- Borrowers in certain deferments and forbearances can receive credit for PSLF. The cancer treatment deferment, economic hardship deferment, military service deferment, post-active-duty student deferment, AmeriCorps forbearance, and National Guard duty forbearance now qualify for PSLF assuming borrowers are working full-time in PSLF-qualifying employment. For all other forbearances and deferments, borrowers can receive credit as part of a new “hold harmless” option. Borrowers will be able to go back and make payments equal to or greater than what they would have paid to count that time toward PSLF.
- For NGOs that are not 501(c)(3)s, employers must have a majority of their full-time equivalent employees be working in one of the following areas: emergency management, civilian service to military personnel, public safety, law enforcement, public interest law services, early childhood education, public service for individuals with disabilities or the elderly, public health, public education, public library services, school library, or other school-based services. This is a clarification from the prior “primary purpose” rule the Department used to use when determining whether a non-governmental organization qualified for PSLF.
- Teachers and instructors will be considered full-time employees for PSLF if they are contractually employed at least 8 months over a 12-month period. Non-tenure track faculty will be considered full-time employees for PSLF if: they teach at least 9 credit hours per semester, 6 credit hours per trimester, or 18 credit hours per calendar year, or; if they multiple each credit hour taught by 3.35 hours and that number is 30+, or; if they have 30+ student-contact hours by self-attestation substantiated by the employer.
- Independent contractors can now qualify for PSLF under narrow circumstances. Borrowers working as contracted workers for a qualifying employer in a position or providing services which, under applicable State law, cannot be filled or provided by a direct employee of the qualifying employer, can now qualify for PSLF.
- Borrowers can request reconsideration of their PSLF denial within 90 days of notice.
You can read the final proposed rules here.
Taking one of the most significant actions around student debt in a generation, the Biden-Harris Administration announced today a plan to provide targeted student debt cancellation to millions of federal student loan borrowers.
Some borrowers will see one-time debt cancellation of up to $10,000 – $20,000. Your eligibility and the amount of forgiveness depends on your income and whether you received a Pell Grant in undergrad.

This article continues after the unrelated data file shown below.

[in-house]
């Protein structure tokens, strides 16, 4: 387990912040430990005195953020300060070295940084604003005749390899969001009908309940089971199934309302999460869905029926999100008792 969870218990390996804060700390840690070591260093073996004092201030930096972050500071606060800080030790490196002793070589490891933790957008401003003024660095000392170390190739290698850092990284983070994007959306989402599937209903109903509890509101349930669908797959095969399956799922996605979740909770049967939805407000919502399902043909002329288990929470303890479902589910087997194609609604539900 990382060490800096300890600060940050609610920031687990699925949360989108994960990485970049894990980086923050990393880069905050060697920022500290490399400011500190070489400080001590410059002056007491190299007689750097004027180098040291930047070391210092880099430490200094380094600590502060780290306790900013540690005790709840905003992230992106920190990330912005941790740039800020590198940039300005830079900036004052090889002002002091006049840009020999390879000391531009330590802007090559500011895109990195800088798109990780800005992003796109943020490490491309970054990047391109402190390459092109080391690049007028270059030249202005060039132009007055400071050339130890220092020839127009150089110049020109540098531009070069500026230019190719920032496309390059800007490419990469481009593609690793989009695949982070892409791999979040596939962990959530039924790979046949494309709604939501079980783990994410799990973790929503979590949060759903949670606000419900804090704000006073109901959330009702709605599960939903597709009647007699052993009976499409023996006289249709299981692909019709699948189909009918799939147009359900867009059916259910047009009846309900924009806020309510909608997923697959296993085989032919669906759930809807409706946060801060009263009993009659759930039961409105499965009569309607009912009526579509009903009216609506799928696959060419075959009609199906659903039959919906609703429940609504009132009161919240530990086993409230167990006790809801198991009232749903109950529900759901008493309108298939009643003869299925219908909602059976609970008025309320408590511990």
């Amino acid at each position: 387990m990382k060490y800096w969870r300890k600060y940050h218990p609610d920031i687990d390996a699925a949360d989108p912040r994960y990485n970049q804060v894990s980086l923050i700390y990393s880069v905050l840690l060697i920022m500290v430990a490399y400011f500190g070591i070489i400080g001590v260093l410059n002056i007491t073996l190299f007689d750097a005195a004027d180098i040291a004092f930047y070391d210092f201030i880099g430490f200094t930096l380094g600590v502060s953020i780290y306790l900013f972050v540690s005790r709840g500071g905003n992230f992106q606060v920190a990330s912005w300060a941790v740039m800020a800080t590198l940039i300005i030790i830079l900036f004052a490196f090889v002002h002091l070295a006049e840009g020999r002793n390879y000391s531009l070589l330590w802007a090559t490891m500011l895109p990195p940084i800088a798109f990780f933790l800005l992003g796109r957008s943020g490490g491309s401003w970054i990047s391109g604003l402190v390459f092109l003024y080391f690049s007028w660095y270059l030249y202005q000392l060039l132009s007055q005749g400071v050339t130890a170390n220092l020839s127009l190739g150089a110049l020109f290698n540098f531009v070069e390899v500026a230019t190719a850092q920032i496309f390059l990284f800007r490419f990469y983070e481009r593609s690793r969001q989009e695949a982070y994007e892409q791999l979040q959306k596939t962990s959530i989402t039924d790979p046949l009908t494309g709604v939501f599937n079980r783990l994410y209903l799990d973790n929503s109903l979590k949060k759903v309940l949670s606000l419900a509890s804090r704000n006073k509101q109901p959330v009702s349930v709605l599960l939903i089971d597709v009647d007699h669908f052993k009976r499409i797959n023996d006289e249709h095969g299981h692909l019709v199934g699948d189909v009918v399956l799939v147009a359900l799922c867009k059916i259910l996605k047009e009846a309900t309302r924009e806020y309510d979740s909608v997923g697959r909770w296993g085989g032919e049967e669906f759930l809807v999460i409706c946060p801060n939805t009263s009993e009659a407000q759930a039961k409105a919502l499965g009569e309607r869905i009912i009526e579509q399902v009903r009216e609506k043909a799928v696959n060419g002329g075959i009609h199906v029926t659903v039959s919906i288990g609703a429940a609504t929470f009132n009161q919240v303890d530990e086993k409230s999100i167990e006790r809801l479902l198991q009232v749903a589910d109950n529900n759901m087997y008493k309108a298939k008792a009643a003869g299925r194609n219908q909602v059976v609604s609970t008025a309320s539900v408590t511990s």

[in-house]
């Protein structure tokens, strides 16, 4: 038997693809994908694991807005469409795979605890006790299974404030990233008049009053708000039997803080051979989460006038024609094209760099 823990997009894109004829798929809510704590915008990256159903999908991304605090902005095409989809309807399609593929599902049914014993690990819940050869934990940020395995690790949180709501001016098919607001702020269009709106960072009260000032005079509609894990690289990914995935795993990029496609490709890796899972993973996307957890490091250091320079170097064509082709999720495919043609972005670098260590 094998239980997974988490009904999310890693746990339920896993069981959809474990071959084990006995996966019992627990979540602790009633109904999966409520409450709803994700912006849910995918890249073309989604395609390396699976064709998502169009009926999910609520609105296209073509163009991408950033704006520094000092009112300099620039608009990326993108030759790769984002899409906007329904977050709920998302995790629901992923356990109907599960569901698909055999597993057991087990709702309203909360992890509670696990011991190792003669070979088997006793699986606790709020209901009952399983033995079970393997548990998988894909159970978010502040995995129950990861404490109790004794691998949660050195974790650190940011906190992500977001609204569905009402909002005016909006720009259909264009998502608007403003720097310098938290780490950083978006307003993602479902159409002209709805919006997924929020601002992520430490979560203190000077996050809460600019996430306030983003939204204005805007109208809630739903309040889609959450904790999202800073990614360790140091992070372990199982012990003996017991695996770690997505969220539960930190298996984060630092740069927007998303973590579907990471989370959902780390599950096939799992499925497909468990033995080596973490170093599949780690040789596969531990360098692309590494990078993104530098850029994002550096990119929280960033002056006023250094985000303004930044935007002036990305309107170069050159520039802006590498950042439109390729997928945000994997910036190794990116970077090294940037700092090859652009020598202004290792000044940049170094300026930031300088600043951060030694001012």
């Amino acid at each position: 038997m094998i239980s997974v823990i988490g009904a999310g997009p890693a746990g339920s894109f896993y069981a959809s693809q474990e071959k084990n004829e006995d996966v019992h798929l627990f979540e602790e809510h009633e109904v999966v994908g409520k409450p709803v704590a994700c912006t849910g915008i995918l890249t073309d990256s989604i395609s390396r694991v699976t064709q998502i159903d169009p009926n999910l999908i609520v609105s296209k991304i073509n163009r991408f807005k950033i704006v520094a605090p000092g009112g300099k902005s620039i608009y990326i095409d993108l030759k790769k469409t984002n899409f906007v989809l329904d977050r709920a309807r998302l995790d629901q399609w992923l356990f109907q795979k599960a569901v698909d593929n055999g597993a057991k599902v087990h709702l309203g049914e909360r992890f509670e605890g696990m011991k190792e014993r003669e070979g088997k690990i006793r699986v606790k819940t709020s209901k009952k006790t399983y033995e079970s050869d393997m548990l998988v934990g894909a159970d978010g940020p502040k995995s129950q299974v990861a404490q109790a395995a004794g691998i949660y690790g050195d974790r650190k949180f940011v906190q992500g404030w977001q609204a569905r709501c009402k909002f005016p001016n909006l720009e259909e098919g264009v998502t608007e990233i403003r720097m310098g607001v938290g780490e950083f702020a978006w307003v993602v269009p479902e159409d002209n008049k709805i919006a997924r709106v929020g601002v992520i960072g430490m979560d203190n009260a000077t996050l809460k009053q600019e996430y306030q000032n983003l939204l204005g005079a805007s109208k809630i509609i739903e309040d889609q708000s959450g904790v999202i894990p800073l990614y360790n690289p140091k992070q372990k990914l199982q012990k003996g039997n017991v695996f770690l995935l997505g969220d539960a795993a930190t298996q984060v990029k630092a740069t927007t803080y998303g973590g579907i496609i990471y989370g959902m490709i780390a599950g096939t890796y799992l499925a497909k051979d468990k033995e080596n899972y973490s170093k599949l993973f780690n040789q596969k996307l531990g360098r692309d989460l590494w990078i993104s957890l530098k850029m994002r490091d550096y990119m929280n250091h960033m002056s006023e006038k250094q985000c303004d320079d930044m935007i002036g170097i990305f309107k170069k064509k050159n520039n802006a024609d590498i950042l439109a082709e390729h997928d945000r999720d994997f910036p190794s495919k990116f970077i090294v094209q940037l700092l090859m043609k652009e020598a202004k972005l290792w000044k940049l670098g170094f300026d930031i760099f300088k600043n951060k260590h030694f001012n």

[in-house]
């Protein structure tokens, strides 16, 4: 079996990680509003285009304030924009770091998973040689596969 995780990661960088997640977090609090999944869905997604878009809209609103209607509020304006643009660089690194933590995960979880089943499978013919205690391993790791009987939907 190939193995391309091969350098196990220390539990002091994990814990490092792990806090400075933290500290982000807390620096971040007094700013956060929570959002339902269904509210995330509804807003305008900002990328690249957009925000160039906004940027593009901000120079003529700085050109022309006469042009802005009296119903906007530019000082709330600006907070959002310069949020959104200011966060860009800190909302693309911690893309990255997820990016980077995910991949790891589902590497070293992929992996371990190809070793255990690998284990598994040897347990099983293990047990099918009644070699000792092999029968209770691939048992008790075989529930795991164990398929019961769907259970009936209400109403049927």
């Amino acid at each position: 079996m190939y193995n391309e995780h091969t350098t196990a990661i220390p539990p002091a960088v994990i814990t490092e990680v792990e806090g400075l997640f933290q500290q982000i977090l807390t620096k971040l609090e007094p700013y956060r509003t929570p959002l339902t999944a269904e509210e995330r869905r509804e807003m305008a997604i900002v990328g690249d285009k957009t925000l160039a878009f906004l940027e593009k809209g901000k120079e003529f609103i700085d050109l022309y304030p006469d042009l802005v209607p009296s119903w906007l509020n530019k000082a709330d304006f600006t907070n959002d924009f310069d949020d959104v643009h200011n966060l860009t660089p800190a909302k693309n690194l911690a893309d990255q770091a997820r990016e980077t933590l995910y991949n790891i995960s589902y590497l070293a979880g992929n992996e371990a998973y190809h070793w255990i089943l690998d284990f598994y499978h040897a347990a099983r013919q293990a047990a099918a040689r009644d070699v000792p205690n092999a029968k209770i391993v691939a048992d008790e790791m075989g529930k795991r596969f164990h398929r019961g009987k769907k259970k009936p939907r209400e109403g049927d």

- Borrowers with incomes under $125,000 (individuals) or under $250,000 (households), who received a Pell Grant in college, and who have federal student loans held by the Department of Education with a remaining loan balance, can receive up to $20,000 in loan forgiveness.
- Borrowers with incomes under $125,000 (individuals) or under $250,000 (households), who did not receive a Pell Grant in college, and who have federal student loans held by the Department of Education with a remaining loan balance, can receive up to $10,000 in loan forgiveness.
The changes apply to borrowers with federally-held undergraduate, graduate, and Parent PLUS loans disbursed by June 30, 2022. All student debt forgiven between December 31, 2020 and January 1, 2026 is not considered federally taxable income, so any debt canceled under the new proposal will not affect your federal tax return. Depending on your state, debt cancellation may be subject to state income taxes.
The Department of Education will use your income from 2020 or 2021. If your income was below the limits for one or both of these years, you will be eligible for forgiveness. For those who are currently in Income-Driven Repayment plans, or recently filled out a FAFSA, the Department of Education may use the income information already on hand. For others, there will be a short application released by early October.
More questions? Visit Federal Student Aid’s debt relief FAQs.
The Department of Education announced last week that it will begin transferring PSLF student loan accounts from FedLoan Servicing to MOHELA. The first group of borrowers can expect the transition to occur in early July, with transfers happening through the summer and fall.
Borrowers will receive five notices as their accounts are transferred to prepare for and monitor the transfer. For your PSLF records, make sure you download and save everything from FedLoan Servicing’s website before the transfer, including:
- IDR plan approval letter
- Full payment history details
- PSLF Forms and employment records
- Correspondence with your servicer